For the past year-and-a-half I’ve joked about the ARodissance that Alex Rodriguez has undergone. Whenever I mentioned it there was a hint of sarcasm in my tone – partially because in the back of my mind I always thought ARod would do something foolish, like we’ve seen time after time, to re-ruin his public persona. While he still might do something, for now he seems to have figured it out and there is no better display of his remade image than on FOX’s MLB Playoff broadcasts.
From NBC Sports – Rodriguez is taking his new job as an analyst quite seriously, Newsday’s Neil Best reports. Bardia Shah-Rais, the VP of production for Fox, said of Rodriguez, “This is not a hobby for him. It’s not a parachute in. He’s invested. If we have a noon meeting, he’s there at 11:30 a.m. He’s emailing story ideas in the morning. He wants research. He’s almost all-in to the point where it’s annoying.”
Pete Rose also praised Rodriguez, saying, “You’ve never been around a guy who prepares more than Alex does. Alex does his homework. He knows the game. He understands players. He’s into the deal . . . Frank does a great job in preparation, too. I’m the only one that don’t prepare as much as these two guys. I don’t know if that’s because I can’t write or what it is. But these guys do their homework and they ask questions and they ask the right questions and then you put that in with our experience, all the things we’ve been through and how good we get along with each other, that’s why it shows up on the TV.”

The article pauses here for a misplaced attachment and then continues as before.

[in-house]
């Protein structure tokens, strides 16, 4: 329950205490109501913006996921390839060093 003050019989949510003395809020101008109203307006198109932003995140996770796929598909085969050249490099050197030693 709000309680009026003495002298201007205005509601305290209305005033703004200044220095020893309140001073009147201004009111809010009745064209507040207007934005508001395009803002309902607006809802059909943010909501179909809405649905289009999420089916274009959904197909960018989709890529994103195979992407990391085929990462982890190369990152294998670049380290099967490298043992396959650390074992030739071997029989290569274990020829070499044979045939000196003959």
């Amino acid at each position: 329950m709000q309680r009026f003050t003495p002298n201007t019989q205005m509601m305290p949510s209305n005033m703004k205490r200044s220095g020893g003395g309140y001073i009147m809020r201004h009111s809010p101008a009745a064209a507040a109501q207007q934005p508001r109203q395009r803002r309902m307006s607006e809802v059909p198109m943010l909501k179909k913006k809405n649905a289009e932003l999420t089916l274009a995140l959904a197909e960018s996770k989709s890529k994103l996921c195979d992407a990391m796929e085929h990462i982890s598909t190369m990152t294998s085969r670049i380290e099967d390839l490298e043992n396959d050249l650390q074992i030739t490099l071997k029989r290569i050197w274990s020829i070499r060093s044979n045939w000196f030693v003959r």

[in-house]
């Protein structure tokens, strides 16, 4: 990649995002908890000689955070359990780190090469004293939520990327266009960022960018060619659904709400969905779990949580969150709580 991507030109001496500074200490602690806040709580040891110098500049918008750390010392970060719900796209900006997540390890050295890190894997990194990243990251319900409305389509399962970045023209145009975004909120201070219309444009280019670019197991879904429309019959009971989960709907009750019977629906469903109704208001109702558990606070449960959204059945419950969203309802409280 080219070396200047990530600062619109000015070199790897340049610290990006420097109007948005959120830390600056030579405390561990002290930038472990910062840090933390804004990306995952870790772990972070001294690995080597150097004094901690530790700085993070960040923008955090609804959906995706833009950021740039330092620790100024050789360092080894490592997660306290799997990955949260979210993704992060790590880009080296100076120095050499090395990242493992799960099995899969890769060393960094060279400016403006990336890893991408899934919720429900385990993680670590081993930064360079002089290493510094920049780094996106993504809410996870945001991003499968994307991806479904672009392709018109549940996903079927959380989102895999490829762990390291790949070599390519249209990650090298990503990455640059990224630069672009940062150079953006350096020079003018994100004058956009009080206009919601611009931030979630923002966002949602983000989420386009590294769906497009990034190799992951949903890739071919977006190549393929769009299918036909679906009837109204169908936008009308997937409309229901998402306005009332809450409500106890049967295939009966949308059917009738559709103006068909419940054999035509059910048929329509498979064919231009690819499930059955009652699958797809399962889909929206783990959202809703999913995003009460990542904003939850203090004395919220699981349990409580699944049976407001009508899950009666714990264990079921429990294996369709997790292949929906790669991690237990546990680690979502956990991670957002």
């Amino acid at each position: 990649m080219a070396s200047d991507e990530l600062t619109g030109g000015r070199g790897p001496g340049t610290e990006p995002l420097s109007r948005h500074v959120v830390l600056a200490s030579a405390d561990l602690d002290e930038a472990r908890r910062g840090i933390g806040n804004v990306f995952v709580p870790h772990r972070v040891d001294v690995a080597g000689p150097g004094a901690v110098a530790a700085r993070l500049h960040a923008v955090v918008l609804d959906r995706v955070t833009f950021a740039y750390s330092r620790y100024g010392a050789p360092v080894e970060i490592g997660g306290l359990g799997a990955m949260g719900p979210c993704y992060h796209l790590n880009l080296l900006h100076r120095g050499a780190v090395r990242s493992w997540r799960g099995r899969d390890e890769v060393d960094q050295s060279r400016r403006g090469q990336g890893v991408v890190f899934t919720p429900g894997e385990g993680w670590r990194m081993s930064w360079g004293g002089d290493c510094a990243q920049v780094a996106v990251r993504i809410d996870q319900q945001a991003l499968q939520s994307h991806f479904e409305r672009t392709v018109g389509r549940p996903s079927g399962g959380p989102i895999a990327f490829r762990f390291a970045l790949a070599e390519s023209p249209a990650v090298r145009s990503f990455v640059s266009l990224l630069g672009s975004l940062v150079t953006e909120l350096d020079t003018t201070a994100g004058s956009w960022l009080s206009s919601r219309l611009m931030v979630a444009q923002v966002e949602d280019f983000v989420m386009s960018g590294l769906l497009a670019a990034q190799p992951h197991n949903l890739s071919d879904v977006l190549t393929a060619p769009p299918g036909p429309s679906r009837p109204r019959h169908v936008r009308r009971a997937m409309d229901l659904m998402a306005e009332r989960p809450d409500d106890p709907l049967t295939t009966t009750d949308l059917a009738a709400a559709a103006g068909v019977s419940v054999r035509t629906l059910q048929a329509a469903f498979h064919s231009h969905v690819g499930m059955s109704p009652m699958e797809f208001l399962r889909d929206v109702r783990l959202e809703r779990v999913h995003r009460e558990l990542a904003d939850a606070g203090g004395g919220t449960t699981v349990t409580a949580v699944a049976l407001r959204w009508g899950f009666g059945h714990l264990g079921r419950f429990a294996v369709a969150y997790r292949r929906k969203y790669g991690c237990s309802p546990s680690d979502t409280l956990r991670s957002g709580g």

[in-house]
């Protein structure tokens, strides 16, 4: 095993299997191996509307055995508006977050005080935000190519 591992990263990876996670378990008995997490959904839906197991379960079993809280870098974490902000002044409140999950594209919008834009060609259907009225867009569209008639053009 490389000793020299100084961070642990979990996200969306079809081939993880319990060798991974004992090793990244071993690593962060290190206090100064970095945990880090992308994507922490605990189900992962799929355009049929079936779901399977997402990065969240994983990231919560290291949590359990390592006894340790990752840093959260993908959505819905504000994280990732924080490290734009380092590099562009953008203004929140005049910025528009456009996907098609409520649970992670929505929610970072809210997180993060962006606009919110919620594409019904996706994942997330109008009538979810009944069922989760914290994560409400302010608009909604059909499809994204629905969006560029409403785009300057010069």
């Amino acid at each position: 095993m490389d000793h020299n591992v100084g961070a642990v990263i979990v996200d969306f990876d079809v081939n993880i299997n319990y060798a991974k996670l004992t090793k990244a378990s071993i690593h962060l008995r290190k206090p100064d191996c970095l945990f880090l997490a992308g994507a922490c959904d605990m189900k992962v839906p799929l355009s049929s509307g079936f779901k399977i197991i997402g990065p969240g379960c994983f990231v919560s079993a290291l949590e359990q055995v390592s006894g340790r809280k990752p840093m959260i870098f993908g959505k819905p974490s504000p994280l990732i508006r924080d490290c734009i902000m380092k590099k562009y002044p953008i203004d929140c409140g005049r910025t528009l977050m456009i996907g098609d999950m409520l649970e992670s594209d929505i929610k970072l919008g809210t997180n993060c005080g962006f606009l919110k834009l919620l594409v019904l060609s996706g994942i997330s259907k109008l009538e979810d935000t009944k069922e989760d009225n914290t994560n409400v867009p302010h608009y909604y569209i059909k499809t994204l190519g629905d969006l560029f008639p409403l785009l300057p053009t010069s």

We’ve always known ARod is a baseball savant who is obsessed with the game. I recall a tidbit from Joe Torre’s book, The Yankee Years (humble brag that I’ve read a book), of when ARod found out Derek Jeter did not watch baseball. He was dumbfounded. Jeter would prepare relentlessly for each game, as did Alex, play his ass off, and then go home and live his life outside of the game. ARod, on the other hand, would go home and read stories about other players, check box scores, and watch west coast games that were still going into the early morning hours. He lived, ate, and breathed baseball.
Now, into his (maybe) retirement, that obsession is paying off.
In addition to his intelligent analysis, interviews, and pre-game preparation, he, along with Pete Rose and Frank Thomas, gives us wonderfully awkward moments like this.